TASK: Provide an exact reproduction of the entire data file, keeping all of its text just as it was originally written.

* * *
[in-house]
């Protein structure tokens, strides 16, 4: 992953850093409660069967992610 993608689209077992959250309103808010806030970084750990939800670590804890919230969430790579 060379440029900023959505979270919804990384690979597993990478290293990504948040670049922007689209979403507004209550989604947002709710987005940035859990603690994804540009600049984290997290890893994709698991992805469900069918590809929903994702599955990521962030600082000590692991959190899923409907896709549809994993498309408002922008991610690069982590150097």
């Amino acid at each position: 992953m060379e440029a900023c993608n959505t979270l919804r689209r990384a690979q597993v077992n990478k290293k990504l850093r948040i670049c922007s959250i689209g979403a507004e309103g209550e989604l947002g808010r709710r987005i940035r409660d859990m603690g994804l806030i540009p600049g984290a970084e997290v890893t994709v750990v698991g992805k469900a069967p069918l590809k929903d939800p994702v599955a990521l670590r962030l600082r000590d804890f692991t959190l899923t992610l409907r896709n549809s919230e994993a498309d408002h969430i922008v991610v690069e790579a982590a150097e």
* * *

[in-house]
């Protein structure tokens, strides 16, 4: 992953850093409660069967992610 993608689209077992959250309103808010806030970084750990939800670590804890919230969430790579 060379440029900023959505979270919804990384690979597993990478290293990504948040670049922007689209979403507004209550989604947002709710987005940035859990603690994804540009600049984290997290890893994709698991992805469900069918590809929903994702599955990521962030600082000590692991959190899923409907896709549809994993498309408002922008991610690069982590150097």
């Amino acid at each position: 992953m060379e440029a900023c993608n959505t979270l919804r689209r990384a690979q597993v077992n990478k290293k990504l850093r948040i670049c922007s959250i689209g979403a507004e309103g209550e989604l947002g808010r709710r987005i940035r409660d859990m603690g994804l806030i540009p600049g984290a970084e997290v890893t994709v750990v698991g992805k469900a069967p069918l590809k929903d939800p994702v599955a990521l670590r962030l600082r000590d804890f692991t959190l899923t992610l409907r896709n549809s919230e994993a498309d408002h969430i922008v991610v690069e790579a982590a150097e």